And yes, having a dual agent can work, so don't be swayed by that. It's just one of those scenarios where the agent really has to stay neutral & give each party the best service possible without jeopardizing either side. Any good agent, will educate you to the market about short sales, pricing, negotiation etc, so that you can make an educated decision should you go through with offering on one of their listings. As you can see, it's a touchy subject for many, but done correctly it can work.
Congratulations on the purchase of your home! As real estate professionals, we do often represent both buyer and seller in a "dual agency" and must maintain the highest level of integrity when conducting transactions.
1. The short sale process can be lengthy. Once the seller accepts your offer, it must be submitted to the bank for approval. Typically, unless the seller has already found another residence, they usually stay in the home during this process. It can take months to receive an approval from the bank so i hope you are in this for the long haul. There is a page on the contract that references when possession of the home will take place. Please review that with your realtor for clarification.
2. With a short sale, the "terrms" are typically established by the bank. You will receive documents to sign from the short sale lender with regards to purchasing this property. Please review those documents carefully and ask questions if there is anything you don't understand. All other terms/contingencies should be discussed with your realtor.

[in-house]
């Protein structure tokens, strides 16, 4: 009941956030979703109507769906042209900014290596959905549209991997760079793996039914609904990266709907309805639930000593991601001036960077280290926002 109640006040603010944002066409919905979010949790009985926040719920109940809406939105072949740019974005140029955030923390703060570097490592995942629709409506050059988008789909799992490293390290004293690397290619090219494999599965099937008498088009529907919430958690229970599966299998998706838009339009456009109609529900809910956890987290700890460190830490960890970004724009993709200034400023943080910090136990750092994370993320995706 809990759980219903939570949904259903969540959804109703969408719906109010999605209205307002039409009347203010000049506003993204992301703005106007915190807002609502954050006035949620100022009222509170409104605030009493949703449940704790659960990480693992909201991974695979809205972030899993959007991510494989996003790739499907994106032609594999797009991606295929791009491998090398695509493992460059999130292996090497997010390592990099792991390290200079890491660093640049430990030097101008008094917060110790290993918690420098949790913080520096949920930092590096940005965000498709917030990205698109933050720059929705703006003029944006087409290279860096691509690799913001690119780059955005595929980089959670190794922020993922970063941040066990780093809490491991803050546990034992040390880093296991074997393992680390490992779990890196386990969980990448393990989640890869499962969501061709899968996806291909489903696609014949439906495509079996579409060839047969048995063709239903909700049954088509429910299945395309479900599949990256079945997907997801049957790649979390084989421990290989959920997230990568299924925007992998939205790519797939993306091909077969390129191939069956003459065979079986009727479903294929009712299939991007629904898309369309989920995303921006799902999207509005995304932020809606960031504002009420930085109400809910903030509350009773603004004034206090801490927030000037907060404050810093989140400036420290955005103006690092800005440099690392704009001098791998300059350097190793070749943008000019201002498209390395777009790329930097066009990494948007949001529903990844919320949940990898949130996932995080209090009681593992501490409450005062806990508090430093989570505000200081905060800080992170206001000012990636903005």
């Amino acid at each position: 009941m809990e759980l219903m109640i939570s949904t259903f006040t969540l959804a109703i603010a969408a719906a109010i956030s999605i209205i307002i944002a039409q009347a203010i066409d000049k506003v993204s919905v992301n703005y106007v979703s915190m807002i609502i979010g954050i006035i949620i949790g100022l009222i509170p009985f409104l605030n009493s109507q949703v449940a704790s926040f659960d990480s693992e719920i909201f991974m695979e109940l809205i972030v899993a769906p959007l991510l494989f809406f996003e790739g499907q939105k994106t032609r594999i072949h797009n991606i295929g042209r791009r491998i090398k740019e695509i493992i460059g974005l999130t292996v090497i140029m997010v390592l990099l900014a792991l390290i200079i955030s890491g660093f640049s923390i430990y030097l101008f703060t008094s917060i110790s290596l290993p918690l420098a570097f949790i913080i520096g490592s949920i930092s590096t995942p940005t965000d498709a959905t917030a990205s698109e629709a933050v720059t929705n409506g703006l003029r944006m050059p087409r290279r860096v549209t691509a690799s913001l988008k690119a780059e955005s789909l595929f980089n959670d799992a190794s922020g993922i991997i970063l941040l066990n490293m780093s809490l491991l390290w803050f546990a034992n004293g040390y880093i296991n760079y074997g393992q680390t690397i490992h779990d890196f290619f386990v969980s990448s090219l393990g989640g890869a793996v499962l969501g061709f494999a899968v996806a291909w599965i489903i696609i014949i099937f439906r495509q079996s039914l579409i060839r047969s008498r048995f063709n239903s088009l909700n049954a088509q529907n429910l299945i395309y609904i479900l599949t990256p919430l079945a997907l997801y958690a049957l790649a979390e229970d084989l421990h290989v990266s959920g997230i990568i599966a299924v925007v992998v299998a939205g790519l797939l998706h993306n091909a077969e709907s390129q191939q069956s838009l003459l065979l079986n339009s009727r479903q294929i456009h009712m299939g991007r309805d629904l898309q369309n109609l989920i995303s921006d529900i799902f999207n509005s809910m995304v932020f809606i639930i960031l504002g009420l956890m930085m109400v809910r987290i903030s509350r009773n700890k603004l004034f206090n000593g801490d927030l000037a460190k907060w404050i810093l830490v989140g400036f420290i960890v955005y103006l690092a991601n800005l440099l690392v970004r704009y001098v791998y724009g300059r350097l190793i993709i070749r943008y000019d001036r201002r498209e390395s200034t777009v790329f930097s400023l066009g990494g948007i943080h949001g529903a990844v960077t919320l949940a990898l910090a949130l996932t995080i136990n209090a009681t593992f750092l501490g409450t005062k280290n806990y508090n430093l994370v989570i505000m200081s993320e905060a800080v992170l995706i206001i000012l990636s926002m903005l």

3. Hopefully I answered this question with the first two responses. The main thing you need to know is, have patience. The process can take time, but if you get your dream home in the end, it was worth it!
Real Estate Agent
Imara Mortgage & Realty
68 E. 11th Street, Suite 120
Tracy, CA 95376
I'm not going into the strategy's of short sale negotiation here, but if the agent is honest and short sale savvy, this situation would be advantageous for both buyer and seller for a number of reasons.
The dual agency exists due to the same broker, not the same agent....and in my mind, that's where conflict usually lies, but in CA is "made right" via disclosure. Again, I go with Gus!
The part that is concerning is "listing of her friend's."
What many listing agents in short sales fail to realize is that their fiduciary role is slightly different than in equity sales in the sense that they need to get the home sold - that doesn't mean for the highest possible price....it means find a viable buyer and get the deal closed so that their client doesn't get foreclosed on by the bank.
Now, just by the type of questions you are asking and the fact that you are here, it is hard not to feel that there is some concern in your mind regarding the realtor. Really, she should have educated you about question #1. Question #2 is for your agent to answer - and you might want to touch base directly with Gus below since he is from the same area. Question #3 is wide open in terms of answers, but I would say the #1 thing to look out for is a short sale listing that is taken by a friend instead of an experienced short sale agent. I would ask her how many she has closed and if she negotiates them herself personally. As a buyer, you enter into a short sale deal, and you are pretty much in the passenger seat of the bus....hoping the agent driving the bus knows where they are going.
Good luck. Call Gus.
CA DRE 01775528